PRESIDENT CLINTON ANNOUNCES AGREEMENT ON PLAN TO HIRE 100,000 HIGH-QUALITY TEACHERS TO REDUCE CLASS SIZE
November 11, 1999
AGREEMENT PRESERVES PRESIDENT'S PLAN TO HIRE 100,000 TEACHERS OVER 6YEARS TO REDUCE CLASS SIZE
Yesterday, Congressional leaders and the White House reached an
agreement in principle that will preserve the President's plan to hire
100,000 teachers over the next 6 years to reduce class size in the early
The agreement provides at least $1.3 billion in FY 2000, a 10%
increase from $1.2 billion in FY 1999.
The Education Department estimates that communities are using the
funds from last year's agreement to hire more than 29,000 teachers and
reduce the average class size for 1.7 million children from 23 down to
18. With this new agreement, communities will be able to keep those
29,000 teachers and hire more; and stay on track to hire 100,000
teachers to reduce class size in the early grades to a nationwide
average of 18 by the year 2005.
AGREEMENT PROVIDES FOR MORE TEACHERS AND BETTER TEACHERS
The agreement ensures that all teachers hired under the class size
program must be fully qualified. Teachers must be certified in their
state or have completed an alternative route to certification, must have
a baccalaureate degree; and must know the subjects they're teaching and
demonstrate the skills to teach them.
School districts can spend up to 25% of the funds on training
existing teachers, testing new teachers, and providing high-quality
professional development to ensure that all teachers have the knowledge
and skills to teach effectively.
School districts with an exceptionally high percentage (more than
10%) of uncertified elementary school teachers have the flexibility to
use additional funds to help those teachers meet certification standards
in time for the 2001-02 school year.
AGREEMENT PROVIDES LOCAL FLEXIBILITY FOR TEACHER TRAINING, NOT BLOCKGRANTS AND VOUCHERS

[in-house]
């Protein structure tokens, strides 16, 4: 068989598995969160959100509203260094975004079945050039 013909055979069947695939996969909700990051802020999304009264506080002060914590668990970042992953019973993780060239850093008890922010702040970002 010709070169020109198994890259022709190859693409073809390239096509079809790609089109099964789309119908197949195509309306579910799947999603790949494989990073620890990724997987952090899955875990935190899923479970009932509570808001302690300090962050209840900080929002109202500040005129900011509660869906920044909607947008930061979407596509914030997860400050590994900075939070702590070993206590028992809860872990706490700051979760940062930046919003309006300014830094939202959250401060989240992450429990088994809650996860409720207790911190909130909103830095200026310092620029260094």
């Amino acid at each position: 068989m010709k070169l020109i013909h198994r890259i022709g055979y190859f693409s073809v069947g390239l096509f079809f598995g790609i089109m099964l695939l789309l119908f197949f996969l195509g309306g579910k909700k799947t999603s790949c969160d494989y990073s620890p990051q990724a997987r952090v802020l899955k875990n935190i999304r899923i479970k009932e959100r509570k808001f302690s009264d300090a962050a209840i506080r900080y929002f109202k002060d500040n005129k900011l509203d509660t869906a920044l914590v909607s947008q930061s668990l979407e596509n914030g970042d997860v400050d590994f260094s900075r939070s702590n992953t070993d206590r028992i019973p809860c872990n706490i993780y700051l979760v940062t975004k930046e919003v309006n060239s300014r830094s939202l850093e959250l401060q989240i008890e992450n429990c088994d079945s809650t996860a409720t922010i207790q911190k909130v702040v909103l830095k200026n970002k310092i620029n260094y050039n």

Republicans abandoned their plan to turn the President's class size
reduction program into a block grant. The agreement guarantees that
funds must be used primarily to recruit, hire, and train teachers to
reduce class size in the early grades.
The bill the President vetoed did not guarantee a single dollar for
class size reduction, and would even have allowed school districts to
use the money for vouchers. Under the agreement, taxpayer dollars will
go for smaller classes in public schools, not vouchers to private
Because the purpose of the program is smaller classes with
qualified teachers, the agreement gives school districts the option to
spend up to 25% of the funds on teacher training and testing of new
teachers. This is an increase from 15% last year.
AGREEMENT PRESERVES OTHER KEY ELEMENTS OF PRESIDENT'S PLAN
The agreement preserves existing provisions to target funds to
high-poverty communities, with 80% of funds allocated on the basis of
poverty and 20% on the basis of population. This will ensure that
children who stand to gain the most from smaller classes and better
teachers will get them.
The agreement continues to provide communities with flexibility to
tailor class size reduction efforts to meet local needs and priorities.
The agreement strengthens provisions to hold schools and districts
accountable for results by reporting to parents on progress in reducing
class size with fully qualified teachers.